Beginning Meditation Steps for the Quarantined
Five minutes of meditation during social distancing can offset stress.
Posted March 21, 2020 | Reviewed by Lybi Ma
During the era of the COVID-19 pandemic along with all the changes such as social distancing, anxiety is on the rise for many people. With social distancing, this is a great time to turn inward and practice mindfulness meditation to offset fear and panic. According to the National Center for Complementary and Integrative Health, meditation has many mental and physical health benefits such as stress relief, lower blood pressure, and boosts in immune system.
If you’ve never meditated, you can start in just a few easy steps for five minutes at a time. Plenty of myths abound that can keep you from taking the first step to meditate. The truth: You don’t need to assemble elaborate equipment, burn incense, twist yourself into a pretzel, sit lotus position cross-legged on the floor or on a beach or play “weird” music. All you need is five minutes and yourself, a comfortable chair or cushion and a place where you won’t be distracted. Sit upright with your spine straight in a chair or on the cushion, and you’re ready to roll.
I recommend you meditate for only five minutes to start, gradually increasing your sit time to 15 or 20 minutes once or twice a day. One of the simplest and easiest forms of meditation is to use your breath as a focal point. The actual practice is realizing your attention has strayed and bringing your mind back to your breath, linking your mind and body together in the present moment. When you do this on a regular basis, meditation practice keeps you more positive in the here and now as you move through social isolation and hum-drum work routines.
Basic Steps for Beginning Meditation
Once you’re in a comfortable, quiet place, begin to relax your body. You can close your eyes or leave them open or half-open.
Start to pay attention to your breathing. Notice the air moving in through your nose and out through your mouth. Don’t over-breathe. Allow your breath to move naturally as you observe it.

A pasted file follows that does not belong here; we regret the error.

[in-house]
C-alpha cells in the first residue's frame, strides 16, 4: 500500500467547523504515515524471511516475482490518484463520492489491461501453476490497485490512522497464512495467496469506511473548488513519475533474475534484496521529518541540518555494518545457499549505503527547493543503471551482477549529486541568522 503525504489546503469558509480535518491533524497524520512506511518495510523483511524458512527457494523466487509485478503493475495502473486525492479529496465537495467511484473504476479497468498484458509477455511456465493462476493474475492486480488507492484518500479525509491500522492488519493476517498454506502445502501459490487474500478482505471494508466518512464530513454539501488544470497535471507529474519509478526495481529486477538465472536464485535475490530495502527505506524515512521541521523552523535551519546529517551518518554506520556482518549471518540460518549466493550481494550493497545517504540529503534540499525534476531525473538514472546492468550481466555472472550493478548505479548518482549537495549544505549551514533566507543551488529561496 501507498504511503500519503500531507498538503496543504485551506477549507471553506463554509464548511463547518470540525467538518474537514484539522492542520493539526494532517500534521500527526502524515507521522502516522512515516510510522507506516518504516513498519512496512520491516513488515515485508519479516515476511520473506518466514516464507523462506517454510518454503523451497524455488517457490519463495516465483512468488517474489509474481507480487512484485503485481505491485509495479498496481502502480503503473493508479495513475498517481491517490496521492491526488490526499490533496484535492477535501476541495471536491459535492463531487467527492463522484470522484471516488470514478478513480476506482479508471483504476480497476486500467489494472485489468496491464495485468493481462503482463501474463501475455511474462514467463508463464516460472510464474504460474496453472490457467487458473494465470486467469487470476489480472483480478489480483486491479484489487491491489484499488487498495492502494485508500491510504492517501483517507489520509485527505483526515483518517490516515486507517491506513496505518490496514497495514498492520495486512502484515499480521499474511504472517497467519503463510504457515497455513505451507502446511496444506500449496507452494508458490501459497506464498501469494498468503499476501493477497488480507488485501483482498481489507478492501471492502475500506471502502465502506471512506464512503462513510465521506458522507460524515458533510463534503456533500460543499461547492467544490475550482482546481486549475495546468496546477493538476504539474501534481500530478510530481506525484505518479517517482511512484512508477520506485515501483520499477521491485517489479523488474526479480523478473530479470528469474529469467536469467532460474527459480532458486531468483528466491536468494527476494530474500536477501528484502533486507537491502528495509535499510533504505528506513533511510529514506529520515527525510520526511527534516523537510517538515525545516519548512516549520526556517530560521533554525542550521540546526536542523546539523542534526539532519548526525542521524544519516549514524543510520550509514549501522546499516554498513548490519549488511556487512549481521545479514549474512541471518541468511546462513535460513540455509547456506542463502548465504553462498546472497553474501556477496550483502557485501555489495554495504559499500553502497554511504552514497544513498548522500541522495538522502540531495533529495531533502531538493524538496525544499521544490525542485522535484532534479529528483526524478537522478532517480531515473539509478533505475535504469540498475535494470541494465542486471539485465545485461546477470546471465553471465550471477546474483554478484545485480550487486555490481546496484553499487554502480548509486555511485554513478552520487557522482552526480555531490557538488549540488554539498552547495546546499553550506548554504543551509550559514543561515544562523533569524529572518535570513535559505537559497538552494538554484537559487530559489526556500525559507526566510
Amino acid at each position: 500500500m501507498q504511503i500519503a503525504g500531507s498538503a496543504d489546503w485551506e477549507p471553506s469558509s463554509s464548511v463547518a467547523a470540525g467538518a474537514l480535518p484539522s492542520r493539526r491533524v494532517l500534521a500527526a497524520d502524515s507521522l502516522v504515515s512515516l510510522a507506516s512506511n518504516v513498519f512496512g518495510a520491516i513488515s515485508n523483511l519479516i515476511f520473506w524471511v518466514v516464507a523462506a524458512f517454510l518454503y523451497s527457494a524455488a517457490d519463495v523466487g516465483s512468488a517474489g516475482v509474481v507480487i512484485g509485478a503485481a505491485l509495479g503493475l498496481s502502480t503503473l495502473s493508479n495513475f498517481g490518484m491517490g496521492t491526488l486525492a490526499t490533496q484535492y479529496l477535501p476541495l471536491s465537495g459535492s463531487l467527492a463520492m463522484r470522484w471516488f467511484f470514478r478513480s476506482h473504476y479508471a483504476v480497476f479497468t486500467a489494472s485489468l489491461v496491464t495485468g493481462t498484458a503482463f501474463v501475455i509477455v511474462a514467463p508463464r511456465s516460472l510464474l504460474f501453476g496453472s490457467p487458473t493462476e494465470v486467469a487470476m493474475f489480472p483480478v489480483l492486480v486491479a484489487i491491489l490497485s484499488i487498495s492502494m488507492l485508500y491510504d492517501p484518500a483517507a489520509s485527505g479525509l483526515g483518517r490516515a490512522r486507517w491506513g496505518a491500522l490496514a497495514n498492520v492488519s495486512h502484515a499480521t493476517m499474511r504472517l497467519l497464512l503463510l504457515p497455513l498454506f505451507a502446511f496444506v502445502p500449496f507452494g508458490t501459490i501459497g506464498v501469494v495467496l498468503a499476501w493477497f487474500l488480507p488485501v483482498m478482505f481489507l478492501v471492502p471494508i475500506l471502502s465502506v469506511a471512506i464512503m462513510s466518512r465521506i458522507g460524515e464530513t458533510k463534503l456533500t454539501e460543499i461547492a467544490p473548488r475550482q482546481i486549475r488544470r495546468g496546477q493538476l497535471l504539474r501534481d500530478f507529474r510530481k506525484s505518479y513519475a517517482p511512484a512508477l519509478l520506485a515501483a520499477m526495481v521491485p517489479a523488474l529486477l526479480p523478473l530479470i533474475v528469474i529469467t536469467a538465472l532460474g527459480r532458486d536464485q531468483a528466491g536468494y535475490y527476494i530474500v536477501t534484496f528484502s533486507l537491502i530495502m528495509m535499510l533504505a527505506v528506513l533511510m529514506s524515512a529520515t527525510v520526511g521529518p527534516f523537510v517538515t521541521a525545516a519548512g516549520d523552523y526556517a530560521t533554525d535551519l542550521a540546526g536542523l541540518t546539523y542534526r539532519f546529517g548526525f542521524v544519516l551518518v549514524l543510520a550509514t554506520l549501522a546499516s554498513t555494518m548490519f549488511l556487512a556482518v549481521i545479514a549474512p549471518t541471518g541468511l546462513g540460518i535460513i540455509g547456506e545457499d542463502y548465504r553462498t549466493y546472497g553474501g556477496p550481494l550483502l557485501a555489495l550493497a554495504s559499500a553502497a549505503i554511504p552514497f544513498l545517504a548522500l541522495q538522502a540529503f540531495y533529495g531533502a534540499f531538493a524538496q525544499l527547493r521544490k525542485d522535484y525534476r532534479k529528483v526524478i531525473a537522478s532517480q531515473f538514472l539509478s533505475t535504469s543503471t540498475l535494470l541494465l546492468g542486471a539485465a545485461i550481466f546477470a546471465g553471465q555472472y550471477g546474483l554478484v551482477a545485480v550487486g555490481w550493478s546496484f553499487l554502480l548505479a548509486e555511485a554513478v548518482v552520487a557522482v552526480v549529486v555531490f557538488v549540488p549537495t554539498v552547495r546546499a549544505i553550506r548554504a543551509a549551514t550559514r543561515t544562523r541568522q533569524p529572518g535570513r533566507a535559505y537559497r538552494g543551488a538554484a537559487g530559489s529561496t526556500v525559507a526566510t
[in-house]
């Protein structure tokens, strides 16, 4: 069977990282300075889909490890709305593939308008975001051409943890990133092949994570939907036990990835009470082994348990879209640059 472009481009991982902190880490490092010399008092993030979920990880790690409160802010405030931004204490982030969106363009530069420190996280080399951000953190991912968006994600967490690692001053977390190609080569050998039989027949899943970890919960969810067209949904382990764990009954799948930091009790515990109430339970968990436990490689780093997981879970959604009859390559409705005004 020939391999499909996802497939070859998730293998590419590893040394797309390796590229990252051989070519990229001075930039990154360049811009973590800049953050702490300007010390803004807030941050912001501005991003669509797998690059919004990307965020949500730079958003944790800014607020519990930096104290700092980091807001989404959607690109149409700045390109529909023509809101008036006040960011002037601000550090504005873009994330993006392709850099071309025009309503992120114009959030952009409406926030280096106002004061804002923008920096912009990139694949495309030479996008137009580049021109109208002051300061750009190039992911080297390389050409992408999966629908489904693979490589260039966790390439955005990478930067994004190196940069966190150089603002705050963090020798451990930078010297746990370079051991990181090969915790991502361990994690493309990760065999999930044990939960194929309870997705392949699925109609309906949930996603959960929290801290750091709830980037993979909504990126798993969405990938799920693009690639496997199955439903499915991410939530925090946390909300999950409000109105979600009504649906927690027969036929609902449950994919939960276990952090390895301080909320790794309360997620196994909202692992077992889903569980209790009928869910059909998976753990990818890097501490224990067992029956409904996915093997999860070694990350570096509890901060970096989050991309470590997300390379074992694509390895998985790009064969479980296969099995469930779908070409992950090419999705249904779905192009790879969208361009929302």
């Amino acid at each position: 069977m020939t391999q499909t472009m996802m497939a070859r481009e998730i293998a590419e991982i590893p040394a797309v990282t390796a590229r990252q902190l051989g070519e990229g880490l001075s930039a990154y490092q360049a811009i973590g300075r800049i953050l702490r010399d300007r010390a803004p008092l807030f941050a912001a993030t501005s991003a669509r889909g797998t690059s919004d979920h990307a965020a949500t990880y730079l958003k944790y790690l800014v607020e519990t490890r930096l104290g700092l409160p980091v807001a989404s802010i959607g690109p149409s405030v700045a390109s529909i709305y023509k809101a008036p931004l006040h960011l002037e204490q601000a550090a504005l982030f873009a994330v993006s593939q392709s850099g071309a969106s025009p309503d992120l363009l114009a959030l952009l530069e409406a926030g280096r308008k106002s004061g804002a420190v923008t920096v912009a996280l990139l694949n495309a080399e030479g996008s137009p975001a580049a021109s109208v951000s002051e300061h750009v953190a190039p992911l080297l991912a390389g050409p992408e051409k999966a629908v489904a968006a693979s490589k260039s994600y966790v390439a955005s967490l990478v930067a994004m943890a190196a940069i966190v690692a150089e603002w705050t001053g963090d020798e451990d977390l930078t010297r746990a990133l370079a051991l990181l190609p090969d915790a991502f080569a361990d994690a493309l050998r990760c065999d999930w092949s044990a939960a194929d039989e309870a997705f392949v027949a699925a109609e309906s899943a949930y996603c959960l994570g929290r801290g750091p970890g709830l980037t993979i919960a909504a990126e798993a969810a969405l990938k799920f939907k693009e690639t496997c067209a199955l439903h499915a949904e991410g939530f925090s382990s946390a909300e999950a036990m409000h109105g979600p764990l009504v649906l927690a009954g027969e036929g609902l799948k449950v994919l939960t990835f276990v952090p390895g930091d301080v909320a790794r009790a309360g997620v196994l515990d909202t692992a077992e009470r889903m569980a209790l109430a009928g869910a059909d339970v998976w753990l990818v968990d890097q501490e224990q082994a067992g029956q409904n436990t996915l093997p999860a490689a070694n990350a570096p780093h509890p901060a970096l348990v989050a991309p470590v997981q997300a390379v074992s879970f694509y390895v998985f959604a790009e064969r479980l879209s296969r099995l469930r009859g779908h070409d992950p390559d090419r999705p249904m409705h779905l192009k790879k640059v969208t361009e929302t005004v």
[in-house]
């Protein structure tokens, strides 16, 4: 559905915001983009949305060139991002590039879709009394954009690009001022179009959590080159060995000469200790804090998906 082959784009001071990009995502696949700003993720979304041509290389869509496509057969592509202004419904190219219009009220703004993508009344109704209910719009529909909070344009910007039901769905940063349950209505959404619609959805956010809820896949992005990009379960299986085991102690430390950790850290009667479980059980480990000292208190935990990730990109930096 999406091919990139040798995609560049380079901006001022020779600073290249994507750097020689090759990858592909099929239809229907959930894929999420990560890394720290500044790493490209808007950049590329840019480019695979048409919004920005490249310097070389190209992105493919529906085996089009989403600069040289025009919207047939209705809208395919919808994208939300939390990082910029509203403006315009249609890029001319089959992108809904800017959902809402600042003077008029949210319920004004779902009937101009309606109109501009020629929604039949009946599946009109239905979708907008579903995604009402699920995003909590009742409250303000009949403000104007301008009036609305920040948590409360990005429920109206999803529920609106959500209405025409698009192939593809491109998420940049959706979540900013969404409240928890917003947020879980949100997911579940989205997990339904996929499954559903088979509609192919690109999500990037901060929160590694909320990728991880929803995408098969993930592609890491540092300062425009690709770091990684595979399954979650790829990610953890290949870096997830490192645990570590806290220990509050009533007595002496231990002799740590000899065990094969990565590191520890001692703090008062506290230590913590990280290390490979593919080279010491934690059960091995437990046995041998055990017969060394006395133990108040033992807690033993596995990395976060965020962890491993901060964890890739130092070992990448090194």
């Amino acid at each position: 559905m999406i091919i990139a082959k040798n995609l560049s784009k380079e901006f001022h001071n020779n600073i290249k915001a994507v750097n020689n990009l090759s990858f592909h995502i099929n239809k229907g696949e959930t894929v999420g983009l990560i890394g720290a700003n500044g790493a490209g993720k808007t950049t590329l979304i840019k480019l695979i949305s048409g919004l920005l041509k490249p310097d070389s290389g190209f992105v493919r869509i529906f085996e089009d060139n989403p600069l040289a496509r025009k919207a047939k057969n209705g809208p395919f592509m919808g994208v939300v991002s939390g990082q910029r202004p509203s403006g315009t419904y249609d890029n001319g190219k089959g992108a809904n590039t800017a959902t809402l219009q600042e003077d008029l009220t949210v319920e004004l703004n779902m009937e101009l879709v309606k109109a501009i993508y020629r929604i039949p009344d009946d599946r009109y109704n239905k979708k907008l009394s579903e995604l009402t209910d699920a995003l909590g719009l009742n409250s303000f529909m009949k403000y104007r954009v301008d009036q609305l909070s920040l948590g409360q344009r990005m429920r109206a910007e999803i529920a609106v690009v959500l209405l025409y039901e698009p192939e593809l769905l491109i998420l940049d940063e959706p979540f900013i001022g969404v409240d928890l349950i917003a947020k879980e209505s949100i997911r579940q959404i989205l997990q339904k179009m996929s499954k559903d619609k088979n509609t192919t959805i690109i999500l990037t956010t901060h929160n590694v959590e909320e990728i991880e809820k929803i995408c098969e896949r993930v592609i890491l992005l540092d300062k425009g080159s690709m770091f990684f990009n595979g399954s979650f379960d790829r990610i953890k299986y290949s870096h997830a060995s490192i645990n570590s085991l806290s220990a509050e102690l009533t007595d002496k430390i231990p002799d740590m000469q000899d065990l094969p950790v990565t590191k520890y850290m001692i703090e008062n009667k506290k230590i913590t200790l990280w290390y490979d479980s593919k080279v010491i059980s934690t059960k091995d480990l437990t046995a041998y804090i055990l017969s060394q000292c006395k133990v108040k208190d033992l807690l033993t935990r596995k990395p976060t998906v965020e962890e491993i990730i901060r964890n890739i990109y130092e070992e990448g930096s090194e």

Breathe in and out as you connect with each inhalation and exhalation, noticing how it feels as you begin the inhalation, how it feels as you are between the inhalation and the exhalation and the sensations of your breath on the exhalation.
Follow your breath through to a full cycle from the beginning of an inhalation, where your lungs are full, back to where they’re empty.
Notice the rise and fall of your belly; the air moving in and out of your nostrils.
As thoughts and feelings arise in the form of judgments—wondering if you’re doing this right, thinking about what you have to do later or questioning if it’s worth your time to be doing this—simply observe the thoughts without added judgment and let them go.
Once you realize your thoughts have hijacked your attention, don’t struggle with them. Gently bring your attention back and focus on your breath.
Every time you notice your attention leaving your breath, bring your awareness back to concentrating on your breathing.
If your mind gets caught in a chain of thought (and it probably will because this is part of meditation, training your mind to be present), gently step out of the thought stream and come back to the sensations of your breath. Each time it wanders off, continue patiently bringing it back again.
If you’re aware of body discomfort, hunger pangs, sensations of hot or cold or an itch, just breathe and watch them without doing anything about them. There’s nowhere else to be, nothing else to do but notice your breath for five minutes.
After five minutes, gently open your eyes and bring your attention back into the room. Take in the colors, sounds and textures around you. Stretch and breathe normally, noticing how much more vivid and acute your mind is and how much more calm, cool and connected you feel to yourself and the present moment.
Are You Getting the Hang Of It?
There is no one-size-fits-all formula to get the hang of meditation because there’s very little you have to do other than watch your thoughts with curiosity as you focus on your breathing. If your mind is still after meditating, if you feel relaxed and rested and if you have a calmer approach to stress, chances are you’re meditating correctly.
In the long term, you know meditation is working when you’re less reactive to all the stressful changes we're all accommodating to. Chances are, you will worry less and become more grounded in the here and now and take things one step at a time instead of mentally stuck in future worries about what’s to come. You’re more adaptable and stress resilient, and your batteries feel recharged more of the time. Adding these five minutes to your daily regimen can not only help you survive during social distancing and quarantines but thrive in spite of them.